That said, a judge’s personal use of mobile devices during tests, such as reading e-mail or checking text or voice messages, would most definitely not be official business and is clearly against the rules. A scribe who witnesses such an offense may report it using the USEF Member’s Confidential Evaluation form, which is used to evaluate USEF judges, stewards, technical delegates, and course designers. This form is available from the show’s technical delegate or competition office and is also downloadable from the USEF website (usef.org), and it is confidential.
Prospective judges are taught to give their full attention to each rider and to stay focused for the entire day, offering the last rider the same attention as the first. Being a judge is different from an observer, and it requires a different set of skills.
Judging dressage requires the ability to do several things simultaneously. The judge must perform multiple tasks at once: observe the test pattern (know where each movement begins and ends); monitor the basics and the criteria of each movement and evaluate the result; formulate a comment that addresses the essence of each movement and word it concisely for the scribe; assign a score to the movement, knowing the meaning of each numeric score; score appropriately using a standard methodology; and monitor the extras, such as whether the scribe is keeping up, a competitor’s use of illegal equipment, and any unusual circumstances in and around the arena.
The judge must also be able to keep a mental running tab of gaits, impulsion, submission, and the rider’s position and effectiveness as well as the horse’s suppleness, lightness, rhythm, straightness, and related features in order to correctly and quickly complete the collective marks at the end of the test.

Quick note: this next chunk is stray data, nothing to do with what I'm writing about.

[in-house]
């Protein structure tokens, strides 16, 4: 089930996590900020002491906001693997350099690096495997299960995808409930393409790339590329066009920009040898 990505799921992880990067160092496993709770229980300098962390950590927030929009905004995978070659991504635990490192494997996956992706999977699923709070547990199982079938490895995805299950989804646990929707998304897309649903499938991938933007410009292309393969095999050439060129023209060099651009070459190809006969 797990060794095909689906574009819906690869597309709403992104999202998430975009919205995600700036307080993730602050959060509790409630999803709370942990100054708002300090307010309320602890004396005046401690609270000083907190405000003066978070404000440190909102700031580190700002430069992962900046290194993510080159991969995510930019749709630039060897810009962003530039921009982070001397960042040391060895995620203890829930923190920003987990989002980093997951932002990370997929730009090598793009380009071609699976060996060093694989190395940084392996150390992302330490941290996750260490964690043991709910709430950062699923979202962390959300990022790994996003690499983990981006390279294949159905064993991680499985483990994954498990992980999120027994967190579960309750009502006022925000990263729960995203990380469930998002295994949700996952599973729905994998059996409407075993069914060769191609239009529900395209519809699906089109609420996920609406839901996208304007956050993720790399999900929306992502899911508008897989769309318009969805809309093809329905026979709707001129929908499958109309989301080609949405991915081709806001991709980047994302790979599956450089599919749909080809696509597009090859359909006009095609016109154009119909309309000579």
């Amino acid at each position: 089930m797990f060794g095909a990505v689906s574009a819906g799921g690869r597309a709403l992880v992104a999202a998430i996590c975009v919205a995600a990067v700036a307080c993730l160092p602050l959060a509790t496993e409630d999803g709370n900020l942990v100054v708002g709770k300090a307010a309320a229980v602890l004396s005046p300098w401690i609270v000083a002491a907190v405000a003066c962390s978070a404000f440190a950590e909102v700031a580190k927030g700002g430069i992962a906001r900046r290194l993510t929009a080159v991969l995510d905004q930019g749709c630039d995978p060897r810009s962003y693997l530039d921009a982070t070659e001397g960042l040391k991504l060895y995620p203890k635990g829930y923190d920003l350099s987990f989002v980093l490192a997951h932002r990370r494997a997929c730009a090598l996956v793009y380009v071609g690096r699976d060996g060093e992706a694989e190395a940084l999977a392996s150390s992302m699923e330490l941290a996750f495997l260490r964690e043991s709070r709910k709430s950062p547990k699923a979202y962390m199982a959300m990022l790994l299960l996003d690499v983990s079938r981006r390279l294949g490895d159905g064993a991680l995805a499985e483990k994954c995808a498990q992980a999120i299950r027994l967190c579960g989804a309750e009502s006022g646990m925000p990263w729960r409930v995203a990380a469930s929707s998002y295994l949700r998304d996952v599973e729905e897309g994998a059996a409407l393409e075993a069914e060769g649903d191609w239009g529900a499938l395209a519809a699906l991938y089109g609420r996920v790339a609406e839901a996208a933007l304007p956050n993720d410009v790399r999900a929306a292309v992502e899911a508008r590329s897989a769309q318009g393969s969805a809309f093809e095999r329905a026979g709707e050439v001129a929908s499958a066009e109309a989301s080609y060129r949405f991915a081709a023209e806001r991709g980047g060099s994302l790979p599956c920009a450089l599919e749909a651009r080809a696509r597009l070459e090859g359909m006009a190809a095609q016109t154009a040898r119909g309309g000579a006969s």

Of course, the job of a scribe is not an easy one, either. Most judges have had to put in plenty of scribing time in the process of becoming a judge, so judges should be sympathetic to the plight of a scribe. Scribes endure the same often unpleasant weather conditions as judges, don’t get to watch the rides, and suffer from writer’s cramp, all for the love of the sport and what education they can glean from the experience.
If a competitor or a scribe believes that a judge has been rude or inattentive to the rider in the arena, the USDF Judges Committee encourages him or her to complete a USEF Member’s Confidential Evaluation. File the evaluation with USEF by sending to loinquiry@ usef.org within ten days of the violation. Only when the membership speaks up to the appropriate organization can corrections be made.
Marilyn Heath, of Naples, FL, is a USEF “S” dressage judge, a faculty member of the USDF L Education Program, and a member of the USDF L Program and Judges Committees.